Rasbora lacrimula is a fish that at the time of writing is relatively new to the hobby. It was described in June 2009 by Renny Kurnia Hadiaty and Maurice Kottelat. It is known as the teardrop rasbora or sometimes the cherry rasbora.
Distribution and Availability
The teardrop rasbora inhabits the Mahakam drainage in Kalimantan Timur, Eastern Borneo. It is known only from the type locality – Ulu Belayan, where it was found in small streams running through an oil palm plantation. The streams were slow-flowing, 2-3m wide and 1m deep.
Teardrop rasboras have not yet achieved widespread acceptance in the hobby but have been occasionally available from the better shops and from some on-line importers and hobbyists.
A medium-sized rasbora with the typical rasbora body shape. Pale brownish body with a blue/green iridescent hue especially along the top of the body. There is a dark mid-lateral stripe extending along the entire body rearwards from the operculum. The stripe terminates at the caudal peduncle in a teardrop shape which gives the fish both its common and scientific name. Some specimens show dark reticulations over the middle part of the body. Unpaired fins show a variable amount of orange.
Male – up to 3.5cm. Fins have more orange colour and body shows more reticulations. Small tubercles can be seen along the top of the caudal peduncle.
Female – up to 4cm. Deeper bodied and larger than male.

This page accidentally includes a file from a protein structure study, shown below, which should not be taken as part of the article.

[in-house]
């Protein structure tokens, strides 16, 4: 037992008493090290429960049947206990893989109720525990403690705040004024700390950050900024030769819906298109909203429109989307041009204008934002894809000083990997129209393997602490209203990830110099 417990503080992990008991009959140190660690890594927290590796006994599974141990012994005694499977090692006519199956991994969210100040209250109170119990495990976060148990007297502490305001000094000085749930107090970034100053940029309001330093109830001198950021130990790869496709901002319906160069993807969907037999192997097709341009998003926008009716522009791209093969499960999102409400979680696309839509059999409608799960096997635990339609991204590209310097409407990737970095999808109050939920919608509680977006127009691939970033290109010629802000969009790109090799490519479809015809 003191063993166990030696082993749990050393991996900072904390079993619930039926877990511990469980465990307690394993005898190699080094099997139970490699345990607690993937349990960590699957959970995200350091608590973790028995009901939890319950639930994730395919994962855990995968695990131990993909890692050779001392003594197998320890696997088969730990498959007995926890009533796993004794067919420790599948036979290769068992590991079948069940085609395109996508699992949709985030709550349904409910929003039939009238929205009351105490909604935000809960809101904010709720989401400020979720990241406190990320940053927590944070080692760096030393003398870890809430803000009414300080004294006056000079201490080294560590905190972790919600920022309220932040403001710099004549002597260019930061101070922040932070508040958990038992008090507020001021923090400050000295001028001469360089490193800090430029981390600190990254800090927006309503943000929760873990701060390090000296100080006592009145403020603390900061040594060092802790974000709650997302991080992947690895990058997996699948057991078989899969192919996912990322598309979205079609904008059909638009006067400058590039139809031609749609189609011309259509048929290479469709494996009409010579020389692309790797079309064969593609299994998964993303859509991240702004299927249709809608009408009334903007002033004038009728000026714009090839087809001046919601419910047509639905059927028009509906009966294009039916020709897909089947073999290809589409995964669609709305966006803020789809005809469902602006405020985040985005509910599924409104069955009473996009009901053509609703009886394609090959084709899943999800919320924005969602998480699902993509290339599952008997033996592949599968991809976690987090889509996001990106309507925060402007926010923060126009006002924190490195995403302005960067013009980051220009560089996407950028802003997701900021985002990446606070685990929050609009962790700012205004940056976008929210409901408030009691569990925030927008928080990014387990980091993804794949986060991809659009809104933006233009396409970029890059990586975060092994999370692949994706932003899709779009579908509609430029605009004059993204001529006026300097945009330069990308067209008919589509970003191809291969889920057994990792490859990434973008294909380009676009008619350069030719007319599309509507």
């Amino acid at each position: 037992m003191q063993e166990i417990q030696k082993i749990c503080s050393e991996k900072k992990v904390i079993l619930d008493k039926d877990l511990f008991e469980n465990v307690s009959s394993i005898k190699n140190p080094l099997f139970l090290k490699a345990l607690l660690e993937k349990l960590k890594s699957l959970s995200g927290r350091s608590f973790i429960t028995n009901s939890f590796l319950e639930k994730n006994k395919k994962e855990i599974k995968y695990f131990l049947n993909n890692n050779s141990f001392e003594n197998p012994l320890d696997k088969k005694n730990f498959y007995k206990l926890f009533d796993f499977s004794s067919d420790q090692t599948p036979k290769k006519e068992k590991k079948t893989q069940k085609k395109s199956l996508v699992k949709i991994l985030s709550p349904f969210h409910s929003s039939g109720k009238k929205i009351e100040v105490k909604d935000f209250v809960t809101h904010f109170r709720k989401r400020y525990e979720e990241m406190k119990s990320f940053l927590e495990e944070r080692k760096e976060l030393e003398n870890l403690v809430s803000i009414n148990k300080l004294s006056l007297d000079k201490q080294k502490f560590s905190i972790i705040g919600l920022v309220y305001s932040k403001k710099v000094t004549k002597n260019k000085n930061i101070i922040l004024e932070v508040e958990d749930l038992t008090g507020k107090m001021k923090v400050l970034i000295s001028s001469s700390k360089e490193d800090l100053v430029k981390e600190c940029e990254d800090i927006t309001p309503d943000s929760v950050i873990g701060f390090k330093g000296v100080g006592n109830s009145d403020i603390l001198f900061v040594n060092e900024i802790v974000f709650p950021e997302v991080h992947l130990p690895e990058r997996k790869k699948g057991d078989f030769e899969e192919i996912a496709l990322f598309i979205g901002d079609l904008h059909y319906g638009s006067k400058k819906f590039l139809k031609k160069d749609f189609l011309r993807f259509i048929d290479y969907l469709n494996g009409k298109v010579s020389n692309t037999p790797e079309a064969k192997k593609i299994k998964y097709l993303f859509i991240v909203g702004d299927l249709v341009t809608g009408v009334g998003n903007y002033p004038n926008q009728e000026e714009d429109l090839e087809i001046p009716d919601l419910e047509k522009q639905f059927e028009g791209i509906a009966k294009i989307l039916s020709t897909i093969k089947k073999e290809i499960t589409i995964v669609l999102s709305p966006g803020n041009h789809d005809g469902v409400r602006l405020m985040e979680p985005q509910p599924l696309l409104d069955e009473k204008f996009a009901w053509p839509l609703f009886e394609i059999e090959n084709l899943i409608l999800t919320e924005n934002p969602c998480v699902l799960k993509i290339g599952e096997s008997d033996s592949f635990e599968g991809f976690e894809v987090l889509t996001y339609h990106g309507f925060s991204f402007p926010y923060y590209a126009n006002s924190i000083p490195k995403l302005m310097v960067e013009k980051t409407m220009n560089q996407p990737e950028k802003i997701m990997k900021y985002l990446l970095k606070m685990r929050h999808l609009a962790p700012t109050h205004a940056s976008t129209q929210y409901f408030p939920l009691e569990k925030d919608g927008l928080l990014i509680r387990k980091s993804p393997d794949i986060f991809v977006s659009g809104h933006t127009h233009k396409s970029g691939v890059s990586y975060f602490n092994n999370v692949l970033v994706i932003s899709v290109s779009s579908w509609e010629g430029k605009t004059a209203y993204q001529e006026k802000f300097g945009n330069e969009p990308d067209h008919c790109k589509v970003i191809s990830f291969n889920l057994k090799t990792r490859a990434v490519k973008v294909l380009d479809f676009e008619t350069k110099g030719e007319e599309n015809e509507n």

An easy fish to care for and can be safely kept in a community tank with other peaceful fishes. Keep in a shoal of at least 6 specimens, preferably more.
- Tank size: 90cm minimum.
- Decoration: fine-leaved and floating plants. Sand substrate
- Temperature: 25 – 29oC
- pH: 5 – 7.5
- Hardness: not fussy, just avoid extremes
Easy to feed and accepts all types of prepared foods eagerly. Supplement with live foods such as newly hatched brine shrimp, daphnia and Grindal worms.
These fish seem to be fairly straightforward to breed in the normal manner for medium-sized rasboras.
Place a conditioned pair in a smallish tank with a sponge filter and lots of Java moss.
The male will attract the female into the clump of moss where spawning will take place. They will eat any eggs they can find so close observation is essential for a larger number of fry. Remove both fish when spawning is completed. If you are unable to observe the fish spawning then remove them after a few days anyway. They will most likely have spawned.
The fry hatch in a few days and are free-swimming about a week or so after hatching. The fry are small and require the finest of live foods to begin with such as infusoria. After a week or so the fry will be large enough to eat vinegar eels and newly hatched brine shrimp. Carry out partial water changes to keep on top of the water quality.
USA Show standards
- Size: 4.5cm
- Breeding category: A
- Show class: RA
Rasbora lacrimula is a very undemanding and attractive addition to the hobby. I hope it finds a permanent place.
- Hadiaty, R. K. and M. Kottelat. 2009 – Ichthyological Exploration of Freshwaters 20(2): 105-109
Rasbora lacrimula, a new species of cyprinid fish from eastern Borneo (Teleostei: Cyprinidae).
- Fishbase species summary